The velocity of a falling object (or the derivative with respect to time of the distance traveled by the falling object) is given by

$$ \dot{s} = \frac{rm}{k}\left(\frac{e^{rt}-e^{-rt}}{e^{rt}+e^{-rt}}\right), $$

where $r = \sqrt{gk/m}$.

Here, $g$ is acceleration due to gravity, $m$ is the mass of the object, and $k$ is a constant that captures air resistance.

I need to integrate this to obtain an exact formula for $s$. Can anyone give me some guidance for how to do this? I'm not sure what strategy is appropriate.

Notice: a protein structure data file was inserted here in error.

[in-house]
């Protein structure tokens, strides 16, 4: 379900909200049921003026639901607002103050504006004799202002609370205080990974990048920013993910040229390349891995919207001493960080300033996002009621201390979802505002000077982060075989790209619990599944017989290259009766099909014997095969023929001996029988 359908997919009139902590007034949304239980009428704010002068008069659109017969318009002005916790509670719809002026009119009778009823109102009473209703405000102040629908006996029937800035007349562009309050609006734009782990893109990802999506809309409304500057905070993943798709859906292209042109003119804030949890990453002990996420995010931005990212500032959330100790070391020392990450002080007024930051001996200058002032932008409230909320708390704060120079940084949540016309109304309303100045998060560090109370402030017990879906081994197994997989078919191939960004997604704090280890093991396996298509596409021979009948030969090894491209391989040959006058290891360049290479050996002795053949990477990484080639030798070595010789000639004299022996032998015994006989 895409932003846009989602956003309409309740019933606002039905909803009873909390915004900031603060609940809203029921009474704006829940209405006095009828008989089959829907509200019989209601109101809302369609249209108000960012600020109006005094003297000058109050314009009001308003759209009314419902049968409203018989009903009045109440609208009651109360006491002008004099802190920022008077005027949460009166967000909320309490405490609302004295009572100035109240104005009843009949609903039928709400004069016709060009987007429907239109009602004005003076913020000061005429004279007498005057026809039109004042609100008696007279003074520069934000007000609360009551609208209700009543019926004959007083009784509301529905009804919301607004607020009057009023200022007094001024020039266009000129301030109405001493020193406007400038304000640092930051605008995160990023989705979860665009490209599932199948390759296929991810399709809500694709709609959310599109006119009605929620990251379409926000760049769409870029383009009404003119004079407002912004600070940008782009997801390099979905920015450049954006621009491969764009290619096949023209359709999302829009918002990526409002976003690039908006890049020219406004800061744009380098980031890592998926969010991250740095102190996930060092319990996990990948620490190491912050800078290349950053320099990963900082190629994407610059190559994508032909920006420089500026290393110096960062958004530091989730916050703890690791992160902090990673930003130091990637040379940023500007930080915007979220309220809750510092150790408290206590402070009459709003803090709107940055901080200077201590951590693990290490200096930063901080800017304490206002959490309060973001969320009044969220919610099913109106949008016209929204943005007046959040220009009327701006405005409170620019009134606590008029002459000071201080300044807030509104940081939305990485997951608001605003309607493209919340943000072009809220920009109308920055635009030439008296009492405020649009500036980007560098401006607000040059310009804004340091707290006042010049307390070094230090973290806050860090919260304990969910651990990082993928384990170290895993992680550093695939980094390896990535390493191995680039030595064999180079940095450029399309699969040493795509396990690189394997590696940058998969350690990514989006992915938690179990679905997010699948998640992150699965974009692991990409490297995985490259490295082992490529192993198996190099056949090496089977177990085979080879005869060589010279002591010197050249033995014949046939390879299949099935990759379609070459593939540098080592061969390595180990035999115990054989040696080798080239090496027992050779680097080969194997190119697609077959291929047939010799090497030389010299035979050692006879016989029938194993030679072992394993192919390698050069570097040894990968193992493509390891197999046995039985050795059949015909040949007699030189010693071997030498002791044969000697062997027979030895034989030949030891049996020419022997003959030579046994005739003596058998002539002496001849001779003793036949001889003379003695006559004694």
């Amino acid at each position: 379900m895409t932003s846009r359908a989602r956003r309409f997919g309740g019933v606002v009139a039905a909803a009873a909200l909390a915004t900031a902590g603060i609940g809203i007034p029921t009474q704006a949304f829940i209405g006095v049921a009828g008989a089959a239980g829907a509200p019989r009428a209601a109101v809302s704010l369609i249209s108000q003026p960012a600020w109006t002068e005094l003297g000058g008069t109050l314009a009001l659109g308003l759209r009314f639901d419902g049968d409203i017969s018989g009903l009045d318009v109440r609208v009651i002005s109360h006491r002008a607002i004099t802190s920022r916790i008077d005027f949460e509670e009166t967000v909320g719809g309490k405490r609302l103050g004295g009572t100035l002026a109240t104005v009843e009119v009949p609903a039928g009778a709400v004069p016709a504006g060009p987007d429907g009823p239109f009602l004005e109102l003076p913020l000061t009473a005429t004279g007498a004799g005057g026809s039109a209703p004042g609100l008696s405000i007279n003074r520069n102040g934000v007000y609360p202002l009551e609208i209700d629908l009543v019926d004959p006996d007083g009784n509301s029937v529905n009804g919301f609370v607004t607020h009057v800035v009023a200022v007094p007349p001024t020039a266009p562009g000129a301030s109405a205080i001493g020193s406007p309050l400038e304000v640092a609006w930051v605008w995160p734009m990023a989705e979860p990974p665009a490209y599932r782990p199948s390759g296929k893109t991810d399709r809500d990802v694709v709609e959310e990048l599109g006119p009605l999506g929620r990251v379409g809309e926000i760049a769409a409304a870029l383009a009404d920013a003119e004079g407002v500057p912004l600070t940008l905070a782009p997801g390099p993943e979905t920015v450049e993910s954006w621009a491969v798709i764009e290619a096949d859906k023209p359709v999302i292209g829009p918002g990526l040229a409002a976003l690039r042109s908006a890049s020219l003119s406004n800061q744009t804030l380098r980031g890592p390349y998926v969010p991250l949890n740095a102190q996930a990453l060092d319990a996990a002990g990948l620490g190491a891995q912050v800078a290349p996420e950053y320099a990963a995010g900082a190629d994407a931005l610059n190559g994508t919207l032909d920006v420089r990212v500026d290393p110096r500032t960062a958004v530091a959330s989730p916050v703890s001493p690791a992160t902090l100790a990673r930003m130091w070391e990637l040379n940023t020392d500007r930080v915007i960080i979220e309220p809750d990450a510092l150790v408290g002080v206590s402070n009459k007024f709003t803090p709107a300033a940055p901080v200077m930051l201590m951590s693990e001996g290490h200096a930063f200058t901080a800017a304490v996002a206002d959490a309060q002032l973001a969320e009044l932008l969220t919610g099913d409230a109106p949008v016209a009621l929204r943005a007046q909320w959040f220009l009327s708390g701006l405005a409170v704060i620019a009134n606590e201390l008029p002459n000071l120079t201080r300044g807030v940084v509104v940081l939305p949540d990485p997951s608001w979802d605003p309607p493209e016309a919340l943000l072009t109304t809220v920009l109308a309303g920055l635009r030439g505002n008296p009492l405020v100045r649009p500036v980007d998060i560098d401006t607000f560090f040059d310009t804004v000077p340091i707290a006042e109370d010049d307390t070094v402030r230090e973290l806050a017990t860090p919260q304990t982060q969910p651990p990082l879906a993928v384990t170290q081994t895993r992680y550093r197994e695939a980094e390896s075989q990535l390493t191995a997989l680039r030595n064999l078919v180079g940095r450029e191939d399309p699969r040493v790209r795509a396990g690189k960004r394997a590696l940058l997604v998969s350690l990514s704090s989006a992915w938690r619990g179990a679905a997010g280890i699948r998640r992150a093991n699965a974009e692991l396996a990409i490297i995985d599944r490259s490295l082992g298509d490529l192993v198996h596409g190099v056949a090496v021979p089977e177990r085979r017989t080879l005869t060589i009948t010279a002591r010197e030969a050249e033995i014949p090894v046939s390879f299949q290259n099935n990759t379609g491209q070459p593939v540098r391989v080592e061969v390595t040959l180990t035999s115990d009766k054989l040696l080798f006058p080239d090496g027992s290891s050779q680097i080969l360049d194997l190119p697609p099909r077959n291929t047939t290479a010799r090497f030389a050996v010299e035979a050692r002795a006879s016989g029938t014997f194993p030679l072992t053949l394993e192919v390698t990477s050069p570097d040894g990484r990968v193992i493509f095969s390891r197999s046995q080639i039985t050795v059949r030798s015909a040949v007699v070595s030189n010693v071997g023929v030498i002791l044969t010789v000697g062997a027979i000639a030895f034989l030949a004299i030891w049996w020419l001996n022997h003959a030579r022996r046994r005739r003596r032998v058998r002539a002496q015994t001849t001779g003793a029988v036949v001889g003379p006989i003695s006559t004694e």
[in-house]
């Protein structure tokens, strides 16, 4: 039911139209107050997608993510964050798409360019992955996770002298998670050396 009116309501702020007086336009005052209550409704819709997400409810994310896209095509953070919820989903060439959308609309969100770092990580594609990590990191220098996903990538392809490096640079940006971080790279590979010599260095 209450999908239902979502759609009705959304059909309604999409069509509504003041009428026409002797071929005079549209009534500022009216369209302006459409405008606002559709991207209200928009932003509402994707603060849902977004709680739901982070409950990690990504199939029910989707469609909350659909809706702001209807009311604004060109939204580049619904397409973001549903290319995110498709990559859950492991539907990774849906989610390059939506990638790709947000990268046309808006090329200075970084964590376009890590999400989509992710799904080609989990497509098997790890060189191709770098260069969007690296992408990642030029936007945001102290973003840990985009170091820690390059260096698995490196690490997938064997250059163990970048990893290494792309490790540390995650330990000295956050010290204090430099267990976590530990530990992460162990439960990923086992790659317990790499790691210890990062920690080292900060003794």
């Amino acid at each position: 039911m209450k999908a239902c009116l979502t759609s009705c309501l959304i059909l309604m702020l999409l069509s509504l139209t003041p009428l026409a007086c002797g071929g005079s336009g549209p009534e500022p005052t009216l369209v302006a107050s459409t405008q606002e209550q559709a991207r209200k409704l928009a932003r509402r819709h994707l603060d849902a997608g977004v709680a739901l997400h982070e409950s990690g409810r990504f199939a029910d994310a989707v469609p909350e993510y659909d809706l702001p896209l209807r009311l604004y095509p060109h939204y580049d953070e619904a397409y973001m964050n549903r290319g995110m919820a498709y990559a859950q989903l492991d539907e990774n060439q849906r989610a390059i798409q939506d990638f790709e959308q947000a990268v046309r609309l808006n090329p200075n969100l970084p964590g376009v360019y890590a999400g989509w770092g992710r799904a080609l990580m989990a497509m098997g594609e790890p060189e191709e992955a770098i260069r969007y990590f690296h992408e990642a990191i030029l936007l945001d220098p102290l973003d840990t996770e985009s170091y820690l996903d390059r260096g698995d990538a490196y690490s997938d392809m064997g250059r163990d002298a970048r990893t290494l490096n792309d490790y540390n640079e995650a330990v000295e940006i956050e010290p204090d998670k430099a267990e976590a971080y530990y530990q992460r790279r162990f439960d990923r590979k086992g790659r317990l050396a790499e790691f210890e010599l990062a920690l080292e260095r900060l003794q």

The answer should come out to be

$$ s(t) = \frac{V^2}{g}\ln\left(\cosh\frac{gt}{V}\right), $$

where $V=\sqrt{\frac{mg}{k}}$ is the terminal velocity.

  • $\begingroup$ You would obtain $s$ by integration, not differentiation. $\endgroup$ – Math1000 Mar 3 '17 at 22:36
  • 1
    $\begingroup$ Consider $$\tanh(rt)=\frac{e^{rt}-e^{-rt}}{e^{rt}+e^{-rt}}$$ $\endgroup$ – Mengchun Zhang Mar 3 '17 at 22:37
  • $\begingroup$ @dbliss Bingo :) you got exactly the right answer $\endgroup$ – Mengchun Zhang Mar 3 '17 at 23:18

The limiting velocity is the value of $\dot{s}$ as $t\rightarrow\infty$, so $V^2=\frac{rm}{k}$

Integrating the expression you have gives (assuming $v=0$ when $t=0$) $$s=\frac Vr\ln\cosh rt$$

But $\frac{V^2}{g}=\frac mk=\frac Vr$

Hence $$s=\frac{V^2}{g}\ln\cosh\frac{gt}{V}$$


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